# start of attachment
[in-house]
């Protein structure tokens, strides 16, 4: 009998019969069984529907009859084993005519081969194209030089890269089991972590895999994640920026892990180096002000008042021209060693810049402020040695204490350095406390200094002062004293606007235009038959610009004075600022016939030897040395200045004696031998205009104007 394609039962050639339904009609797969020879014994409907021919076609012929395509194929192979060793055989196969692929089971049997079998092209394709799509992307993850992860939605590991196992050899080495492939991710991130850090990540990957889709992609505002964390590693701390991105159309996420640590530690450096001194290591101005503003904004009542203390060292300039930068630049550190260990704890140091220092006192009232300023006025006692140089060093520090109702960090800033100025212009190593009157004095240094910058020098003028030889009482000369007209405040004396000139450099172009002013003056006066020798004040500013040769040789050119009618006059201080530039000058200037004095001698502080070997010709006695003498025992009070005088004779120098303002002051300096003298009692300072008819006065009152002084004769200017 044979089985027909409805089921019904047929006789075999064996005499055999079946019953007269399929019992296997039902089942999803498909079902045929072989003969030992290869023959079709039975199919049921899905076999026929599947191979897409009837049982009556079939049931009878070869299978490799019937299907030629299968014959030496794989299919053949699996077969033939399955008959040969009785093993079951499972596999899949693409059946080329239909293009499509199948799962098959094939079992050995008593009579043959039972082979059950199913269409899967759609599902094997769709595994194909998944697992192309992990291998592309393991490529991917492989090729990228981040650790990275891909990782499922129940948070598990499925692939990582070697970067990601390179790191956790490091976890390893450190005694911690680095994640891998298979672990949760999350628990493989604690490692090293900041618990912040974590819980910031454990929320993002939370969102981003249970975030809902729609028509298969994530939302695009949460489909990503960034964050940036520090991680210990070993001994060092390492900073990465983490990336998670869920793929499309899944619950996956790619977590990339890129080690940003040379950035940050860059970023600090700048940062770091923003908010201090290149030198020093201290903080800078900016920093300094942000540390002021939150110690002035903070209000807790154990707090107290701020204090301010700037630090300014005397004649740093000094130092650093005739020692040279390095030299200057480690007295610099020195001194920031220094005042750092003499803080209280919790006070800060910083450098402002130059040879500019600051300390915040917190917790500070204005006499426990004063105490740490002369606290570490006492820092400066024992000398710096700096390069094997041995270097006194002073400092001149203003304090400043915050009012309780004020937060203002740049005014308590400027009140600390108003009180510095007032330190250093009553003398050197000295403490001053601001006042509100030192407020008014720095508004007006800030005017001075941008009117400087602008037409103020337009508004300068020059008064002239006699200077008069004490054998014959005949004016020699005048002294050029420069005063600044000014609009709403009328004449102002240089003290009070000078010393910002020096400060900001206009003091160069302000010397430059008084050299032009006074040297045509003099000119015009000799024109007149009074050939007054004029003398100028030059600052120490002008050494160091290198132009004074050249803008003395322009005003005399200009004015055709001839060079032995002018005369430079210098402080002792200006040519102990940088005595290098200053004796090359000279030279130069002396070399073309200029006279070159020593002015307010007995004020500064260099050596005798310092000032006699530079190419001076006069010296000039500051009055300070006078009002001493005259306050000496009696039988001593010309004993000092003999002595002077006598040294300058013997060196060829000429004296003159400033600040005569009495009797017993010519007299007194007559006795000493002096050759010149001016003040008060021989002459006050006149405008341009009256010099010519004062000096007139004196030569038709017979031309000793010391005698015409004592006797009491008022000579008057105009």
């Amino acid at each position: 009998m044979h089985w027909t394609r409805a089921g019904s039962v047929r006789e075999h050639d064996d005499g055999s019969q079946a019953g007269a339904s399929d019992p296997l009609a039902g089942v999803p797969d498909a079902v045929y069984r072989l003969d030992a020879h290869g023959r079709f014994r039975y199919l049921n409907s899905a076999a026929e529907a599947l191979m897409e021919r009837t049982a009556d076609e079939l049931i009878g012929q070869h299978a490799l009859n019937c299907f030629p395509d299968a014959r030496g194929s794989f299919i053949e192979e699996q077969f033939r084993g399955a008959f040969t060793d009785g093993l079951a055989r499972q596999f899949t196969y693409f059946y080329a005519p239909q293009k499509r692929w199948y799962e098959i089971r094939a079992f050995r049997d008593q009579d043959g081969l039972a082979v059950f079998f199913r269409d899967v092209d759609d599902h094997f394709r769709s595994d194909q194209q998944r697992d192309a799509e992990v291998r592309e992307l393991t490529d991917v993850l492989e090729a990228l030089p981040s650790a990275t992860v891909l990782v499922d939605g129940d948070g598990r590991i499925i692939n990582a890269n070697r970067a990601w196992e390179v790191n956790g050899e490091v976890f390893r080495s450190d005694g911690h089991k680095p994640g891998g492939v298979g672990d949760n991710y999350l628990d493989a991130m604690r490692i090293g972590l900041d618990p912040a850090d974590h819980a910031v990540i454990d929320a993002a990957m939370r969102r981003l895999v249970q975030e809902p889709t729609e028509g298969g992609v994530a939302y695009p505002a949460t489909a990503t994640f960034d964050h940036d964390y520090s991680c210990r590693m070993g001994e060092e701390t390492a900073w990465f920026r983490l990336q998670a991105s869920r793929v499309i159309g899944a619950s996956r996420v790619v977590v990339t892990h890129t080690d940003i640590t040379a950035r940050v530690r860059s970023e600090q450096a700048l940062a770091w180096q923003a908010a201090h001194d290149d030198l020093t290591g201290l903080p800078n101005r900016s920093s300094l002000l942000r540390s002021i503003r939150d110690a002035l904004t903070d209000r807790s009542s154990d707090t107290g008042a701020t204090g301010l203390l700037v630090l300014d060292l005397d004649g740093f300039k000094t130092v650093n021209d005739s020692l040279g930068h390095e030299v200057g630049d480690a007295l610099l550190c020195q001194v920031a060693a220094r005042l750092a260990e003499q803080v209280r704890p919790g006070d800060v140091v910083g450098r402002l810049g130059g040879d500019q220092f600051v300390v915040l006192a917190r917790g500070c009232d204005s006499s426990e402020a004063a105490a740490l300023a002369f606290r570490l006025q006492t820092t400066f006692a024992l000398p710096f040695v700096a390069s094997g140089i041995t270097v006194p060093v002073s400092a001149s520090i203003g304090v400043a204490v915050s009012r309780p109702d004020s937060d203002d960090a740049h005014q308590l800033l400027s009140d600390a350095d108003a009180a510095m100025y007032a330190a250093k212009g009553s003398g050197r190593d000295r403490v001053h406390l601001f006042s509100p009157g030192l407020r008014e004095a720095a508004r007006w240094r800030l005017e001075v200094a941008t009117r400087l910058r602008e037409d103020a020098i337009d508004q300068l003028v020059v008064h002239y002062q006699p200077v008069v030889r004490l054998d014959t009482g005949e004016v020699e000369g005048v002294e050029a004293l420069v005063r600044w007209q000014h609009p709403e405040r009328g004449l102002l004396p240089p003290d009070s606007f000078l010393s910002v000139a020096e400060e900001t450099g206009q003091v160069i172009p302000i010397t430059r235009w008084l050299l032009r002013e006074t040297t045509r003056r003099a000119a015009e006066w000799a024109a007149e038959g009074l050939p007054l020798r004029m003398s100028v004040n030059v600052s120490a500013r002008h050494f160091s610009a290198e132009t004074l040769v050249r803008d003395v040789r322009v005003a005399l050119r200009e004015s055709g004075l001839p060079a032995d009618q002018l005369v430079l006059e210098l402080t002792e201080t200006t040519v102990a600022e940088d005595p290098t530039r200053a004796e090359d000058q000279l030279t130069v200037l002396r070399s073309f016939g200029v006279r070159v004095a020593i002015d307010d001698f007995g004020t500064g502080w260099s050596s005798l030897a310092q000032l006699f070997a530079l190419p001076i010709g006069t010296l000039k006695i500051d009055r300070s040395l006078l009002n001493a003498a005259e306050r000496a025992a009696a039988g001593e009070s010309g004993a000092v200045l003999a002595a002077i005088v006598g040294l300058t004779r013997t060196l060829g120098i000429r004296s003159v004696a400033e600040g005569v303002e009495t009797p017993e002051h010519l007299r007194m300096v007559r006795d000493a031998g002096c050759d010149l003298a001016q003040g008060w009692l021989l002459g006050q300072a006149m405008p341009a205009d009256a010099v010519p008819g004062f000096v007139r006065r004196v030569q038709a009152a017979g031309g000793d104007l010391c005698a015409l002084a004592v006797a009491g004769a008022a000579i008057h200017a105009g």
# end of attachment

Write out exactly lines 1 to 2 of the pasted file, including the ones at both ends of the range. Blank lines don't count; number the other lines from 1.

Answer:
[in-house]
């Protein structure tokens, strides 16, 4: 009998019969069984529907009859084993005519081969194209030089890269089991972590895999994640920026892990180096002000008042021209060693810049402020040695204490350095406390200094002062004293606007235009038959610009004075600022016939030897040395200045004696031998205009104007 394609039962050639339904009609797969020879014994409907021919076609012929395509194929192979060793055989196969692929089971049997079998092209394709799509992307993850992860939605590991196992050899080495492939991710991130850090990540990957889709992609505002964390590693701390991105159309996420640590530690450096001194290591101005503003904004009542203390060292300039930068630049550190260990704890140091220092006192009232300023006025006692140089060093520090109702960090800033100025212009190593009157004095240094910058020098003028030889009482000369007209405040004396000139450099172009002013003056006066020798004040500013040769040789050119009618006059201080530039000058200037004095001698502080070997010709006695003498025992009070005088004779120098303002002051300096003298009692300072008819006065009152002084004769200017 044979089985027909409805089921019904047929006789075999064996005499055999079946019953007269399929019992296997039902089942999803498909079902045929072989003969030992290869023959079709039975199919049921899905076999026929599947191979897409009837049982009556079939049931009878070869299978490799019937299907030629299968014959030496794989299919053949699996077969033939399955008959040969009785093993079951499972596999899949693409059946080329239909293009499509199948799962098959094939079992050995008593009579043959039972082979059950199913269409899967759609599902094997769709595994194909998944697992192309992990291998592309393991490529991917492989090729990228981040650790990275891909990782499922129940948070598990499925692939990582070697970067990601390179790191956790490091976890390893450190005694911690680095994640891998298979672990949760999350628990493989604690490692090293900041618990912040974590819980910031454990929320993002939370969102981003249970975030809902729609028509298969994530939302695009949460489909990503960034964050940036520090991680210990070993001994060092390492900073990465983490990336998670869920793929499309899944619950996956790619977590990339890129080690940003040379950035940050860059970023600090700048940062770091923003908010201090290149030198020093201290903080800078900016920093300094942000540390002021939150110690002035903070209000807790154990707090107290701020204090301010700037630090300014005397004649740093000094130092650093005739020692040279390095030299200057480690007295610099020195001194920031220094005042750092003499803080209280919790006070800060910083450098402002130059040879500019600051300390915040917190917790500070204005006499426990004063105490740490002369606290570490006492820092400066024992000398710096700096390069094997041995270097006194002073400092001149203003304090400043915050009012309780004020937060203002740049005014308590400027009140600390108003009180510095007032330190250093009553003398050197000295403490001053601001006042509100030192407020008014720095508004007006800030005017001075941008009117400087602008037409103020337009508004300068020059008064002239006699200077008069004490054998014959005949004016020699005048002294050029420069005063600044000014609009709403009328004449102002240089003290009070000078010393910002020096400060900001206009003091160069302000010397430059008084050299032009006074040297045509003099000119015009000799024109007149009074050939007054004029003398100028030059600052120490002008050494160091290198132009004074050249803008003395322009005003005399200009004015055709001839060079032995002018005369430079210098402080002792200006040519102990940088005595290098200053004796090359000279030279130069002396070399073309200029006279070159020593002015307010007995004020500064260099050596005798310092000032006699530079190419001076006069010296000039500051009055300070006078009002001493005259306050000496009696039988001593010309004993000092003999002595002077006598040294300058013997060196060829000429004296003159400033600040005569009495009797017993010519007299007194007559006795000493002096050759010149001016003040008060021989002459006050006149405008341009009256010099010519004062000096007139004196030569038709017979031309000793010391005698015409004592006797009491008022000579008057105009």